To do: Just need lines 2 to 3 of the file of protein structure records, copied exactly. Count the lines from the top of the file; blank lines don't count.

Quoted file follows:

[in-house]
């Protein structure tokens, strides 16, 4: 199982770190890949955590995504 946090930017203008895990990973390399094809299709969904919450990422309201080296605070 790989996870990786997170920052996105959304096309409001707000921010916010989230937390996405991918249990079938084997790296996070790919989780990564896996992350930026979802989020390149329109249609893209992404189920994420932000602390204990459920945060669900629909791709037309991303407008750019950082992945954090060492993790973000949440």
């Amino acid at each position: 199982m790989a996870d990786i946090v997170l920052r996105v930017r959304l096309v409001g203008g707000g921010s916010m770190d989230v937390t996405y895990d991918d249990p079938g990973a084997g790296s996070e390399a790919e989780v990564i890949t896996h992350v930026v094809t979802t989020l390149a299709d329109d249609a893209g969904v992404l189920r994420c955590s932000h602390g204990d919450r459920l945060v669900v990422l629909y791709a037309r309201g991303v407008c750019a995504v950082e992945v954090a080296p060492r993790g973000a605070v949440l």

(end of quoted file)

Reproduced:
């Protein structure tokens, strides 16, 4: 199982770190890949955590995504 946090930017203008895990990973390399094809299709969904919450990422309201080296605070 790989996870990786997170920052996105959304096309409001707000921010916010989230937390996405991918249990079938084997790296996070790919989780990564896996992350930026979802989020390149329109249609893209992404189920994420932000602390204990459920945060669900629909791709037309991303407008750019950082992945954090060492993790973000949440």
């Amino acid at each position: 199982m790989a996870d990786i946090v997170l920052r996105v930017r959304l096309v409001g203008g707000g921010s916010m770190d989230v937390t996405y895990d991918d249990p079938g990973a084997g790296s996070e390399a790919e989780v990564i890949t896996h992350v930026v094809t979802t989020l390149a299709d329109d249609a893209g969904v992404l189920r994420c955590s932000h602390g204990d919450r459920l945060v669900v990422l629909y791709a037309r309201g991303v407008c750019a995504v950082e992945v954090a080296p060492r993790g973000a605070v949440l």